Democrats Release Impeachment Report: Trump Placed His Personal, Political Interests above the Nation’s
By Staff, Agencies
US House Intelligence Committee Democrats said evidence of President Donald Trump's misconduct and obstruction of Congress is "overwhelming," in a new report released Tuesday detailing the allegations against him involving Ukraine.
The 300-page report sets the stage for the impeachment of a US president for just the third time in history. The report stops short of outright recommending impeachment, saying that is a decision for Congress to ultimately make.
"The President engaged in this course of conduct for the benefit of his own presidential reelection, to harm the election prospects of a political rival, and to influence our nation's upcoming presidential election to his advantage," the report said.
"In doing so, the President placed his own personal and political interests above the national interests of the United States, sought to undermine the integrity of the US presidential election process, and endangered US national security."
The report compares Trump's lack of cooperation with Congress with the cooperation in past administrations to argue that he has engaged in unprecedented stonewalling. "Indeed, it would be hard to imagine a stronger or more complete case of obstruction than that demonstrated by the President since the inquiry began," the report added.
The committee's report serves as the backbone of the Democrats' impeachment proceedings against the President. The committee is expected to vote to approve it on Tuesday evening to send it to the House Judiciary Committee, where it is expected to serve as the basis of articles of impeachment that would be drafted by that panel in the coming days.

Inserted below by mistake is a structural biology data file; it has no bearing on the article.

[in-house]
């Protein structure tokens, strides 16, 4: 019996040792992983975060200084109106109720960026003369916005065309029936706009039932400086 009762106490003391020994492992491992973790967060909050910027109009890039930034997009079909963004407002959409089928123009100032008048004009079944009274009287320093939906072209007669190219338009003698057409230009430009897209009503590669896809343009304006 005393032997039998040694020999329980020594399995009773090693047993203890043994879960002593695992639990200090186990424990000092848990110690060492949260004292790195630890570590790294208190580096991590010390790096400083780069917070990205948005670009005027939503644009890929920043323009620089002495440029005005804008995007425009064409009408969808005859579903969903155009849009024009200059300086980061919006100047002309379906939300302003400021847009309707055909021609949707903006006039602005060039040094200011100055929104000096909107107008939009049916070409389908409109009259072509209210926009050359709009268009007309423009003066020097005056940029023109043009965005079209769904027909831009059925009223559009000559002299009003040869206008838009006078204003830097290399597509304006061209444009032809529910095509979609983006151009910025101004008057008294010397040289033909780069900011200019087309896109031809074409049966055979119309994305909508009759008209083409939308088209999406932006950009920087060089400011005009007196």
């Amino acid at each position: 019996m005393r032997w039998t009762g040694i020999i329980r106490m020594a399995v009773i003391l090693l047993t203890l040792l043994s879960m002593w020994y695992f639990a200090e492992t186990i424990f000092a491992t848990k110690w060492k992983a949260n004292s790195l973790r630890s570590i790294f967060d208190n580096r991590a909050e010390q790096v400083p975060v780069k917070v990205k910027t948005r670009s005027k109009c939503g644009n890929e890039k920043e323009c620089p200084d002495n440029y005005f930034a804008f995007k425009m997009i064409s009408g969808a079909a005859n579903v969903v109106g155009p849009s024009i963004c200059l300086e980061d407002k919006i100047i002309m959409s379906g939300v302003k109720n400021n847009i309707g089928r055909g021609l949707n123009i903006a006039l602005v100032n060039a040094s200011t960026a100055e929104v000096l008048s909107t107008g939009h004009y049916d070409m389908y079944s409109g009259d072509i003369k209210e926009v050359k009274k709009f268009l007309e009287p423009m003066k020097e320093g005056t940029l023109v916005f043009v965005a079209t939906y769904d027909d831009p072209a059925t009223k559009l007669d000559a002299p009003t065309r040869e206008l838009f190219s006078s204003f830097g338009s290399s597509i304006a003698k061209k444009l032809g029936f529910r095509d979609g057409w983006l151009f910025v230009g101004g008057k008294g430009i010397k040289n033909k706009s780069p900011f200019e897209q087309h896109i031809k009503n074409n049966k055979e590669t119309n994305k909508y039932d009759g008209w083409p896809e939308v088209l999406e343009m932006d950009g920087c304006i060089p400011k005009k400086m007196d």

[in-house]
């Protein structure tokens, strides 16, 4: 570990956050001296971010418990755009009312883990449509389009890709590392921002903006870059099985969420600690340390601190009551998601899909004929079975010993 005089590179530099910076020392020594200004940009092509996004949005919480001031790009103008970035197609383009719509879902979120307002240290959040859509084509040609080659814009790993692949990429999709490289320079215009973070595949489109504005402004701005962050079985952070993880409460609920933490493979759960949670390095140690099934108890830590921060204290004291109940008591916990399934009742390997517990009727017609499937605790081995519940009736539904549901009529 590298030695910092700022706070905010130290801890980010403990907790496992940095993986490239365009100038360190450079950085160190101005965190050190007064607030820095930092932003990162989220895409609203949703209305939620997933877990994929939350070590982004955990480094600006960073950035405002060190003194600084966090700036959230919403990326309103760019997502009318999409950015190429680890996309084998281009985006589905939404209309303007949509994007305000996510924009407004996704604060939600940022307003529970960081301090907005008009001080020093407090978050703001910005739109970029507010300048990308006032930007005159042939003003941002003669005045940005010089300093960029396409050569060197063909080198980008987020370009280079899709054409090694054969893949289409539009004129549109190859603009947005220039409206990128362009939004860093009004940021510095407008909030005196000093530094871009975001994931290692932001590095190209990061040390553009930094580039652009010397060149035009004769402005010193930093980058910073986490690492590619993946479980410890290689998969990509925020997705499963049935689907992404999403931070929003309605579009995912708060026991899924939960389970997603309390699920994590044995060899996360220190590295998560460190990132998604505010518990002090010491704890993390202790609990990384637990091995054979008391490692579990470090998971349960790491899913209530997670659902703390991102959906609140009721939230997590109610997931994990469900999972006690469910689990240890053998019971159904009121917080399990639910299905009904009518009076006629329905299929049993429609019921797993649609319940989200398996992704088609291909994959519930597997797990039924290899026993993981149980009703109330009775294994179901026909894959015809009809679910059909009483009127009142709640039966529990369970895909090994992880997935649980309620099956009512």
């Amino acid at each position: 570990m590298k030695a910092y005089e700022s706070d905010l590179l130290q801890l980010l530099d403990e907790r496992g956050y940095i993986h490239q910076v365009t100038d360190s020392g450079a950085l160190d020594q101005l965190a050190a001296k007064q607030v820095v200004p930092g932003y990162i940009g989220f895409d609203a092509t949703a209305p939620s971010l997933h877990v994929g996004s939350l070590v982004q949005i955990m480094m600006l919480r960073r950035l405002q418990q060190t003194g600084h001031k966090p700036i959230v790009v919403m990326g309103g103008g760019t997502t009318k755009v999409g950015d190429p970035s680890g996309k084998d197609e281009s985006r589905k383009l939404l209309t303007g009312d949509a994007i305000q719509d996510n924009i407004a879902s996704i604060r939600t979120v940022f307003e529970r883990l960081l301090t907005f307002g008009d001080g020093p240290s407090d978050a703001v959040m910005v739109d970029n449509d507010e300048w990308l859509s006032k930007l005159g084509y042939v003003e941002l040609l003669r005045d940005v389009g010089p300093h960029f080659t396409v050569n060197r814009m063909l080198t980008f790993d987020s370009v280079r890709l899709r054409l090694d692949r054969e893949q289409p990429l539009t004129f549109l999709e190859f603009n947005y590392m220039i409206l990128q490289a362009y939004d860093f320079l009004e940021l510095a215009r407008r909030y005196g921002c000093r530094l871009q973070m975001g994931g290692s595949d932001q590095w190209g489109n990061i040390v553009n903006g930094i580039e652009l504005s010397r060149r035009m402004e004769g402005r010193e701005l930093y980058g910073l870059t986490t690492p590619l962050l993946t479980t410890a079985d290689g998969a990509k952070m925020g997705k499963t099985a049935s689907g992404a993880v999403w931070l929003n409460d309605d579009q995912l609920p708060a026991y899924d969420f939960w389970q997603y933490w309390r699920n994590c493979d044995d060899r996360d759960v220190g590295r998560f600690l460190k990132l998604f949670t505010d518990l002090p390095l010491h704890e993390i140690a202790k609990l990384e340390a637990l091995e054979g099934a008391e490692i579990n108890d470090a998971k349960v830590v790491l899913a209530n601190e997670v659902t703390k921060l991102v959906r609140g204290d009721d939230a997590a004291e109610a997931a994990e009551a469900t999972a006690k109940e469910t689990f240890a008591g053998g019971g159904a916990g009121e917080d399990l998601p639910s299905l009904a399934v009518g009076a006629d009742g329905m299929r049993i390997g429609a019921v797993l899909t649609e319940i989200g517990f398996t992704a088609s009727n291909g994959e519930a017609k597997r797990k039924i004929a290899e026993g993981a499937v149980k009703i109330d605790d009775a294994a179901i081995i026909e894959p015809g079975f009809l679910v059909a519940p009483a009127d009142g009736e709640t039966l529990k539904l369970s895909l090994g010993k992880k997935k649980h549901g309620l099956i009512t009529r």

Republicans on Monday released their report ahead of the Democrats, a document that fully defended the President's actions on Ukraine, and they accused Democrats of rushing to impeach the President without any evidence that Trump did anything wrong.
The Democratic report is based largely on the 17 witness interviews that were conducted over the past several months, including 12 at two weeks of public hearings, with testimony that detailed a lengthy effort spearheaded by the President's personal attorney Rudy Giuliani to oust the US ambassador to Ukraine and then push Kiev to announce investigations into the President's political rivals.
The report's findings on both Ukraine and obstruction of Congress are expected to be included in the articles of impeachment.
House Intelligence Chairman Adam Schiff said "The President believed obviously this would help his reelection campaign, and he was willing to use the full force of his office to leverage Ukraine to do these sham investigations."
The vote on the Intelligence Committee report signals a shift in the impeachment process from that committee to the Judiciary Committee. The Judiciary panel, chaired by Rep. Jerry Nadler of New York, is holding its first impeachment hearing on Wednesday with legal experts.